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Shoeless Joe Jackson Museum

SHOELESS JOE and the MILL HILL KIDS - Autographed by the Author!


Image of SHOELESS JOE and the MILL HILL KIDS - Autographed by the Author!

Note: Written by Arlene Marcley, founder of the Shoeless Joe Jackson Museum, this children’s book is based on real-life stories told to her by “mill hill kids" who grew up years ago in the mill villages of Greenville, SC. Ages 8-12.

Times were tough for everyone in 1938. The Great Depression had left people with barely enough money for food, much less life's little pleasures. But that didn't stop the kids growing up in textile mill villages across the South from having fun.

Ten-year-old Charlie Miller and his pals loved to play baseball. They made balls out of rocks, cotton, and twine, and whittled bats from sturdy pine limbs. Their team was the Smackers, and their archrivals were the Dogtown Dogs.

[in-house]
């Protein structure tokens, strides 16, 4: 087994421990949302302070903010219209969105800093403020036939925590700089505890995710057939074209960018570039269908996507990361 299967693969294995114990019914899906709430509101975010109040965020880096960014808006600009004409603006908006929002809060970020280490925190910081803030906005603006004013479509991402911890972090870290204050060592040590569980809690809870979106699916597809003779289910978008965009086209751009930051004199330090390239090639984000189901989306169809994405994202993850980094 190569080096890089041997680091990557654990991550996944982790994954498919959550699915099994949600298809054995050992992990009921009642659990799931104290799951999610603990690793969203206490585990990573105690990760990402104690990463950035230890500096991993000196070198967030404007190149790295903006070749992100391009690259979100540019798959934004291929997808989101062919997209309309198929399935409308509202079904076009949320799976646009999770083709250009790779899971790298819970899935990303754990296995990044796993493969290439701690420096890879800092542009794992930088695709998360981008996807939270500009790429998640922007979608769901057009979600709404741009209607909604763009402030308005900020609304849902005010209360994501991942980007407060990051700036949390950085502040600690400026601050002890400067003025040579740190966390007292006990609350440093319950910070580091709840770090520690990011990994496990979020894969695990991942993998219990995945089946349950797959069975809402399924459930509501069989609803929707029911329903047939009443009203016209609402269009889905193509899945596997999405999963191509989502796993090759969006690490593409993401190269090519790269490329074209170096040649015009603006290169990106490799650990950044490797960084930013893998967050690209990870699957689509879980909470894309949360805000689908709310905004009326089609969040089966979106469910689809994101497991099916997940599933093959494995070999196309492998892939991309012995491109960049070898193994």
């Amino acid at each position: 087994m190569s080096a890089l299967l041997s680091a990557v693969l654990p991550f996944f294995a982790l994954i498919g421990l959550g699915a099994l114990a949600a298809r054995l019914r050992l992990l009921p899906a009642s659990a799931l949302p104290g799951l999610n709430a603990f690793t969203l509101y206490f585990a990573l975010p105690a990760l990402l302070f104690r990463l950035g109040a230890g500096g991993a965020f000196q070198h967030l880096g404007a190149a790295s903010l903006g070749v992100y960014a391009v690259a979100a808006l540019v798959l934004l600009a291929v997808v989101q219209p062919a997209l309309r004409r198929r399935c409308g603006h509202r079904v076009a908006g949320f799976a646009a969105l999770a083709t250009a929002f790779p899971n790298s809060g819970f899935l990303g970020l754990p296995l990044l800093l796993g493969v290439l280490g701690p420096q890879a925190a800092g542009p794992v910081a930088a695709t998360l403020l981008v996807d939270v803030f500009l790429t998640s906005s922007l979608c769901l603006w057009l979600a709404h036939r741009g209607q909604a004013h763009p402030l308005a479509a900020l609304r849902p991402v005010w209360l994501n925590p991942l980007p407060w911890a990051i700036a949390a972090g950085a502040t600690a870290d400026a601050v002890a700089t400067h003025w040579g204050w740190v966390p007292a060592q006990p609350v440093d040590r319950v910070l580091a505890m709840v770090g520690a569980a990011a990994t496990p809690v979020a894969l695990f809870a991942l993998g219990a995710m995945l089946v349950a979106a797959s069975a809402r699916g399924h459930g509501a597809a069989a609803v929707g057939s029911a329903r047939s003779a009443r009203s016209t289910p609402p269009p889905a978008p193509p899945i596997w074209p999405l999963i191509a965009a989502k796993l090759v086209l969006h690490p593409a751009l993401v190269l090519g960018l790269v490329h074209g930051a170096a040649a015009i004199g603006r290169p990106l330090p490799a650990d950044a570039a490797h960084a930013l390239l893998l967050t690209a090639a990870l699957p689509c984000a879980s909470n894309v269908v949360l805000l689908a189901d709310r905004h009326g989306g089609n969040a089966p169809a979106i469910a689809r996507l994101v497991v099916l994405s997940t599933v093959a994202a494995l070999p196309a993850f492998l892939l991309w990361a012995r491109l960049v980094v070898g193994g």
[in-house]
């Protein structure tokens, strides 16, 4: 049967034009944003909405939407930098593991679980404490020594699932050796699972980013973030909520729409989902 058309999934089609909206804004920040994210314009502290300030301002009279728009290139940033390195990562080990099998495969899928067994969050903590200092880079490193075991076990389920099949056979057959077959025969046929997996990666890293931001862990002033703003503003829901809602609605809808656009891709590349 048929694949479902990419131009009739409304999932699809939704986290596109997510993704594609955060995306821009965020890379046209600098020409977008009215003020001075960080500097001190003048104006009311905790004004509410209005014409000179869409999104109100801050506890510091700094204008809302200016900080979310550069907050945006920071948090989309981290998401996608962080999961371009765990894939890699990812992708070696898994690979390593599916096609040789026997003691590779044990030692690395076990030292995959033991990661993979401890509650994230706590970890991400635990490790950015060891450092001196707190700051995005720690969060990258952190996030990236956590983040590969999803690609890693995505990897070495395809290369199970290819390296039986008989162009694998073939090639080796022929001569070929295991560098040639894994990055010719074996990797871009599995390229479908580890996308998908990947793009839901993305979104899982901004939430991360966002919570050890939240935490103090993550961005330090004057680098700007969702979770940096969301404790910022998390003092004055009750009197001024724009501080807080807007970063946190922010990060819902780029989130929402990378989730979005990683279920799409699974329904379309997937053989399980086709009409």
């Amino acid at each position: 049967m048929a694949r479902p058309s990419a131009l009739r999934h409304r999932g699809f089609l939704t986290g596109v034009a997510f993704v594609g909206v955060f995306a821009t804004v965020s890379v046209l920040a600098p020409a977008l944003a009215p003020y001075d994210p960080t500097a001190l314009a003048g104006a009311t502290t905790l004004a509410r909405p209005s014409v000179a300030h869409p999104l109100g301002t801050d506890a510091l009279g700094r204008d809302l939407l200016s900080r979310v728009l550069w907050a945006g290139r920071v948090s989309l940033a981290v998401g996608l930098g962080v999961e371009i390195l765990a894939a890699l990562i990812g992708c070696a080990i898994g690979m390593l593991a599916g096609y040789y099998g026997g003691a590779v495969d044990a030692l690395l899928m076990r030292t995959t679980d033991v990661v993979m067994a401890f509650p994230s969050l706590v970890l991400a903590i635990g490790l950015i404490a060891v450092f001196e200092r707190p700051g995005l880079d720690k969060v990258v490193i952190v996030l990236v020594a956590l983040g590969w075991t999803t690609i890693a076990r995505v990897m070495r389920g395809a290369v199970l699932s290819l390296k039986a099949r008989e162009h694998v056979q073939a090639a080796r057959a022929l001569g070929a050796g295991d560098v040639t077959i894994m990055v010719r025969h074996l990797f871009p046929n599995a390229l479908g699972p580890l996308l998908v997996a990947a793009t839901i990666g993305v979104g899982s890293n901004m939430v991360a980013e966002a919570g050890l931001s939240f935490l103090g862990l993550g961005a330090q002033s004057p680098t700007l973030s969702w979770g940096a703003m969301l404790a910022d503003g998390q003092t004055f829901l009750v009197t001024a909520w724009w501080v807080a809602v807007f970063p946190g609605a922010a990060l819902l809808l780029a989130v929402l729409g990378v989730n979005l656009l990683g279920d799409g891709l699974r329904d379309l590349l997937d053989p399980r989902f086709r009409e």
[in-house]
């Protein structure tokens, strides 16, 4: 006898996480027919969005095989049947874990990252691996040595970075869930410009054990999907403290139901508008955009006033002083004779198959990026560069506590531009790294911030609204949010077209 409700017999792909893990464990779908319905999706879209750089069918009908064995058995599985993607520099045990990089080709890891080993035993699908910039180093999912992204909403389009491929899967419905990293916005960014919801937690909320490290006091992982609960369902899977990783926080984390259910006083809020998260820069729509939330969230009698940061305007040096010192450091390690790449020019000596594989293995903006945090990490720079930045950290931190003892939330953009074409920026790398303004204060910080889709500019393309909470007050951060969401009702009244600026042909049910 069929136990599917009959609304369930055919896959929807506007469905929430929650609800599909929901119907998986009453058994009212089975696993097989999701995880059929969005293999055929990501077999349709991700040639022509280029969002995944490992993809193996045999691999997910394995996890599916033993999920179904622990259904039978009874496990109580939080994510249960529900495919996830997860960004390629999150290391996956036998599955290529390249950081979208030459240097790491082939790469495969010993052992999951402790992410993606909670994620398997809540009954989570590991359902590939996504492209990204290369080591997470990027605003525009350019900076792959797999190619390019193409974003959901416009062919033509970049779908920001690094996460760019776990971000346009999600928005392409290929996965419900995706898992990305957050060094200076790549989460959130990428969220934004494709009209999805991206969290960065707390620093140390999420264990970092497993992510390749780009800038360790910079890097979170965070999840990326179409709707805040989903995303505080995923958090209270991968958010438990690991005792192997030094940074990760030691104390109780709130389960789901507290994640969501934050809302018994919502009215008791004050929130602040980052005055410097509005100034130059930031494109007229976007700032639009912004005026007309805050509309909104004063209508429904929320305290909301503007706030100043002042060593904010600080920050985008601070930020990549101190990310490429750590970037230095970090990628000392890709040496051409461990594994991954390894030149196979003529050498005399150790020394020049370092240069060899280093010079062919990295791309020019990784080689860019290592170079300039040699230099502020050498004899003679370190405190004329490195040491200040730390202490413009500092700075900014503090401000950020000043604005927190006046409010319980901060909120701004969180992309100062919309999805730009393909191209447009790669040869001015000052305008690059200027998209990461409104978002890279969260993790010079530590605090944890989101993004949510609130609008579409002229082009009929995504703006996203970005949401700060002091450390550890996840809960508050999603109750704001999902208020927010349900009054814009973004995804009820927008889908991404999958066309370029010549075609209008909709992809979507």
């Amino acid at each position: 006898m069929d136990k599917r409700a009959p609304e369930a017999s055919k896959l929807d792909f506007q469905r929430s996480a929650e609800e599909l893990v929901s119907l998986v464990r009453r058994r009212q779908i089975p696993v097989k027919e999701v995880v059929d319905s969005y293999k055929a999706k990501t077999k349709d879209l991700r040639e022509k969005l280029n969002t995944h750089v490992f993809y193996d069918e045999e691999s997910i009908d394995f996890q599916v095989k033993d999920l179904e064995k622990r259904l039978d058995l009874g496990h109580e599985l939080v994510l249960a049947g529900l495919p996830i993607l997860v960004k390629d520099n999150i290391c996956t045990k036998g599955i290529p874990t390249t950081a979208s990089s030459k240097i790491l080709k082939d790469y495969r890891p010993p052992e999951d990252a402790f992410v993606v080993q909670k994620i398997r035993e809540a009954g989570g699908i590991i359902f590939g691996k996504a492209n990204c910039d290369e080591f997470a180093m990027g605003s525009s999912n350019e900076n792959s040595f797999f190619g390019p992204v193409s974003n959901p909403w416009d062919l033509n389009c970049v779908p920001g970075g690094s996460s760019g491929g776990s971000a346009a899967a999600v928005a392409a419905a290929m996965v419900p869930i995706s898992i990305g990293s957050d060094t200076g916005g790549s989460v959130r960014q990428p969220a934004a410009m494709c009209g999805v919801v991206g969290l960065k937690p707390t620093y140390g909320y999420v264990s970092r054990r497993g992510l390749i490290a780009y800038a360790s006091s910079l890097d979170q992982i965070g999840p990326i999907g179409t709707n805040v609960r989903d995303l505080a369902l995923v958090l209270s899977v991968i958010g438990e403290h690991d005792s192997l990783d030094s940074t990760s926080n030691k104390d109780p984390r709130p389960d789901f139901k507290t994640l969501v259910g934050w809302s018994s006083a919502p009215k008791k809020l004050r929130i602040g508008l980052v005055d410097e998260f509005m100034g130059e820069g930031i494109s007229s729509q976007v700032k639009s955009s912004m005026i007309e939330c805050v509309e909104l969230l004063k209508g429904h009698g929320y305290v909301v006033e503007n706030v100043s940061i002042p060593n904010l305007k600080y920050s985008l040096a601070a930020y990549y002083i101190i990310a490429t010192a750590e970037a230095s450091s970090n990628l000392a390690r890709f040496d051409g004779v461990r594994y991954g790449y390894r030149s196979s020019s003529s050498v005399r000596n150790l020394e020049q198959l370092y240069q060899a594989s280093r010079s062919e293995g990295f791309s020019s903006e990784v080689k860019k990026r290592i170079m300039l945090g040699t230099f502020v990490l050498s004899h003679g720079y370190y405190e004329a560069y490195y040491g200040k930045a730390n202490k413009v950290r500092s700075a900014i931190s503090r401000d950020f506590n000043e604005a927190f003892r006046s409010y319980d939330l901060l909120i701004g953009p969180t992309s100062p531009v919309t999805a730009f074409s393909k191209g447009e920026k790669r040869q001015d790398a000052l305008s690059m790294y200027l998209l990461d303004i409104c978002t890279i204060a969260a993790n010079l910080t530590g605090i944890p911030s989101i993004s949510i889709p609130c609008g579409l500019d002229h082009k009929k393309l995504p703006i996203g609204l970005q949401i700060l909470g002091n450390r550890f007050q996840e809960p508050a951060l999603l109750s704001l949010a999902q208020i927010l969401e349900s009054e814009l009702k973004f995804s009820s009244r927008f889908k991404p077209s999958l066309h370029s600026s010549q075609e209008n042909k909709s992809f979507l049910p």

Despite his love for the game, Charlie was not very good at it. Splinter Rawlings, village bully and leader of the Dogs, taunted Charlie and made fun of him. "You couldn't hit a ball with a two-by-four," Splinter would say to him. That hurt Charlie's feelings, and he vowed to become a better hitter.

Charlie heard about a local man named Jackson who had played baseball in the Big Leagues and sought him out for advice. Little did Charlie know that his game was about to change, for the old man was a legend--a legend called "Shoeless Joe."